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Journal Article


Techel F, Schweizer J. Cold Reg. Sci. Technol. 2017; 144: 52-62.


(Copyright © 2017, Elsevier Publishing)






Operational verification of regional avalanche forecasts strongly relies on high quality field observations. In addition, specifically trained and experienced observers may provide local danger level estimates - a condensed, but subjective summary of current avalanche conditions. However, these estimates not only reflect local rather than regional conditions, but may also be influenced by, for example, the observers' personal experience and the ease of perceiving the hazard. We explored close to 10,000 local danger level estimates reported by more than 100 trained observers to the national forecasting service in Switzerland. Even at distances less than about 10km, observers disagreed in their local estimate 22% of the time. Some observers had a bias towards consistently higher or lower local estimates. The hit rate when comparing local estimates (nowcasts) with the regional forecasts was 76%. It varied considerably between individual observers, but partly also among typical groups of observers (e.g. mountain guides, ski area staff or avalanche forecasters). Taking into account the uncertainty in local estimates and the reporting bias revealed a slightly lower agreement between local nowcast and regional forecast of 71%. These levels of agreement seem rather low, but are in line with previous studies. We conclude that local nowcasts can be used for forecast verification, but substantial uncertainty remains and the "true" avalanche danger level remains unknown.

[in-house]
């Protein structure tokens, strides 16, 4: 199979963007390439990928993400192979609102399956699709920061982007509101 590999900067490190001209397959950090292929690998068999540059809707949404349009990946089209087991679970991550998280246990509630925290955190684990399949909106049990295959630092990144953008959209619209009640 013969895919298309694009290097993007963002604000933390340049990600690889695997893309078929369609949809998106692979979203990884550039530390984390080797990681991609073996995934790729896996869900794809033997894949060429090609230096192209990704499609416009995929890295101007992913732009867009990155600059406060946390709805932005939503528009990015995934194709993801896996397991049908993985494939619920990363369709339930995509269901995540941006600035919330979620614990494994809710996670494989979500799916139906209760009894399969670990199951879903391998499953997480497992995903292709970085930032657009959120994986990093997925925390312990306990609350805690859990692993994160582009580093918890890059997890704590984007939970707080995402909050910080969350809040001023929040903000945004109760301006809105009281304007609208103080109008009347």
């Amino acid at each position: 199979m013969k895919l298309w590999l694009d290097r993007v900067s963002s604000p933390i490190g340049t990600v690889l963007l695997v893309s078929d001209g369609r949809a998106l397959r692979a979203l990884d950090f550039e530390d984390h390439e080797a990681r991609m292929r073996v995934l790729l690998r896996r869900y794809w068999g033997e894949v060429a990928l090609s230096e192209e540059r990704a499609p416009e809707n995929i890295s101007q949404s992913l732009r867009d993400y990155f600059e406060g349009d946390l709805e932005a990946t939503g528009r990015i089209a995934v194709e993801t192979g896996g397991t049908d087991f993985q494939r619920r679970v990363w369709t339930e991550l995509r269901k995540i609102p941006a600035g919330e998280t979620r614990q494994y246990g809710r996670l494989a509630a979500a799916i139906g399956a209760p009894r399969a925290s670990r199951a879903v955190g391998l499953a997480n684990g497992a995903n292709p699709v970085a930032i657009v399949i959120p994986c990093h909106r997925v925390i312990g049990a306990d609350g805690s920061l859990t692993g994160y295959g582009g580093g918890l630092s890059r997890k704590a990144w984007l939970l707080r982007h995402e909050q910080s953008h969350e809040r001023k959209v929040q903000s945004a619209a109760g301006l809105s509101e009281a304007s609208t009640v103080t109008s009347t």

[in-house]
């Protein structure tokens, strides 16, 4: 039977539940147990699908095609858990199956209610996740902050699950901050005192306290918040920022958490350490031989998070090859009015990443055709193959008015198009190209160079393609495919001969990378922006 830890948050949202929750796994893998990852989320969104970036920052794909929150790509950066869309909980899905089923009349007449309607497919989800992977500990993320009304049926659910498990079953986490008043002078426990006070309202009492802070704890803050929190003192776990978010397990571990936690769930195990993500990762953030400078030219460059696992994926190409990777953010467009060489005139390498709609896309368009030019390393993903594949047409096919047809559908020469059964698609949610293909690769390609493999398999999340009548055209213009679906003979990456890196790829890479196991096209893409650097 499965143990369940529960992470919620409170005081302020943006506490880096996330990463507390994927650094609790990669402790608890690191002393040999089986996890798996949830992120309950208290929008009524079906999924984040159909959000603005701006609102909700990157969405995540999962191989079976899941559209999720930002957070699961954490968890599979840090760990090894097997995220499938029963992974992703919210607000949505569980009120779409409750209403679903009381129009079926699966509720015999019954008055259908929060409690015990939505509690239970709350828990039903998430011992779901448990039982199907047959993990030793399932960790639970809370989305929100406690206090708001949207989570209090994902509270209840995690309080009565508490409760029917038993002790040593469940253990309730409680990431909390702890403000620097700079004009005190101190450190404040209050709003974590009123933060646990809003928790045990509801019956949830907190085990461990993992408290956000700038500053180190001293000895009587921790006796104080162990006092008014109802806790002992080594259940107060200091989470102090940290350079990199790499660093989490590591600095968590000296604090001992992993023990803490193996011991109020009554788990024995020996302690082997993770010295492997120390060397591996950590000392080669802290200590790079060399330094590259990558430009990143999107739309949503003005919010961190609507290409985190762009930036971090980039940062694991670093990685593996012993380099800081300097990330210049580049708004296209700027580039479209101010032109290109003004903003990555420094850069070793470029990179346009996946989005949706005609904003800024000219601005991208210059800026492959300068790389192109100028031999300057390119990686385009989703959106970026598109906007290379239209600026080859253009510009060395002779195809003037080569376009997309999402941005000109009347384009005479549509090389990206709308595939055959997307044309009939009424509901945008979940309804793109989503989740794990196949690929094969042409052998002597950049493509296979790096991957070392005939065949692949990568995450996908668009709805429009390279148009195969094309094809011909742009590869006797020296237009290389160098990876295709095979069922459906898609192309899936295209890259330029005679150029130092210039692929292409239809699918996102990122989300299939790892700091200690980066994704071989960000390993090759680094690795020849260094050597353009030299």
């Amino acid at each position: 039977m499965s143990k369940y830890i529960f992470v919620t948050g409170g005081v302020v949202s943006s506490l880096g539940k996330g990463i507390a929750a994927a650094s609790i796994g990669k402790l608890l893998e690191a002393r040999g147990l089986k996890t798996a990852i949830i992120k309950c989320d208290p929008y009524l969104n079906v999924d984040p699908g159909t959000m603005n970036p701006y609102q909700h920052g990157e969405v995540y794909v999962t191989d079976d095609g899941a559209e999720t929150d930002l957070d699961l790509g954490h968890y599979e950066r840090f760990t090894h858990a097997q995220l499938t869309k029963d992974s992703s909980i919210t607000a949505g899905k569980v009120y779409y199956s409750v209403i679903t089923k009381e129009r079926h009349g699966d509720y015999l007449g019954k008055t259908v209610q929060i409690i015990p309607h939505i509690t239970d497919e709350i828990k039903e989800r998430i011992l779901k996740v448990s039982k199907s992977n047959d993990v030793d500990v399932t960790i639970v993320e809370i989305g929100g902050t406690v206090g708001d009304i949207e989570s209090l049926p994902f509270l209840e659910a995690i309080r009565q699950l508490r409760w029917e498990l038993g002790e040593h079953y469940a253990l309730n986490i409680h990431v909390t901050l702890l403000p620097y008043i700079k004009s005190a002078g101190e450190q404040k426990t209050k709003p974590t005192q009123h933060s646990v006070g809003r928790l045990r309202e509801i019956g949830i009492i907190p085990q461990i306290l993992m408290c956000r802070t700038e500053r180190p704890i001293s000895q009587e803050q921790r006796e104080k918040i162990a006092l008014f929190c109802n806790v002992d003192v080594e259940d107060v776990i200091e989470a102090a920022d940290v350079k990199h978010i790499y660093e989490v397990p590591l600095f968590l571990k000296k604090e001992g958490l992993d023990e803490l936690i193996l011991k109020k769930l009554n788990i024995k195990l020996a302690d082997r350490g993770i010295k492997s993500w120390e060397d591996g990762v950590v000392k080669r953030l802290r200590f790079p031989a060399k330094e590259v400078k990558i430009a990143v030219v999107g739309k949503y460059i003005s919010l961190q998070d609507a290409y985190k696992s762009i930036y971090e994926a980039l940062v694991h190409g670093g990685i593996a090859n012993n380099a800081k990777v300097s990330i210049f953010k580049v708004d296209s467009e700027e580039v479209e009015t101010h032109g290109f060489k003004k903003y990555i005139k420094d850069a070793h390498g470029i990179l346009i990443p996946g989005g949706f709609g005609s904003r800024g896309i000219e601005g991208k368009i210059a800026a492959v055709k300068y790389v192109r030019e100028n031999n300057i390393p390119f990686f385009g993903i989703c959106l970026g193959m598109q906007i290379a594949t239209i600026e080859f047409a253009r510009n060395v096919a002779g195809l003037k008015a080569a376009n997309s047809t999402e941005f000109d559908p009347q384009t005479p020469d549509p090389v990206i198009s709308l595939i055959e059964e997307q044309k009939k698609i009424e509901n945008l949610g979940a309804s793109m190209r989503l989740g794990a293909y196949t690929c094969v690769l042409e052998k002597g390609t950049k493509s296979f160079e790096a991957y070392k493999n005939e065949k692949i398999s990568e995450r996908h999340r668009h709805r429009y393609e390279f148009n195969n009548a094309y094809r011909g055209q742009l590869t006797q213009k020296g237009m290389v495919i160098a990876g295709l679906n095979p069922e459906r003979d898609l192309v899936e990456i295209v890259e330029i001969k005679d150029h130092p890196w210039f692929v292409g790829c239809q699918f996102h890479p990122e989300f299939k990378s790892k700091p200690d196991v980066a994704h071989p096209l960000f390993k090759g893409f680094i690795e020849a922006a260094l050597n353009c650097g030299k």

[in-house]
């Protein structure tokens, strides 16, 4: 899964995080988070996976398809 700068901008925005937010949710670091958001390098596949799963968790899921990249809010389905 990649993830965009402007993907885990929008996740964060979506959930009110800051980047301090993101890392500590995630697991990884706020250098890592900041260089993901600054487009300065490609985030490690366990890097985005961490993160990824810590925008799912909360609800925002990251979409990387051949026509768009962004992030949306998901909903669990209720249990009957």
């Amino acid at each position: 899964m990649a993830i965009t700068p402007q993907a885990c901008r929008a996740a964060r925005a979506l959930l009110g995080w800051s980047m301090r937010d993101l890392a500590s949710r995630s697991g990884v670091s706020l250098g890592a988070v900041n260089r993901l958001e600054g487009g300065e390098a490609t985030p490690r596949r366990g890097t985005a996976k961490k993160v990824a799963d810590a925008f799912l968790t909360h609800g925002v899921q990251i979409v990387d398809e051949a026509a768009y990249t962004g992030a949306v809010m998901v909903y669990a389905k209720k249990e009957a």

Language: en


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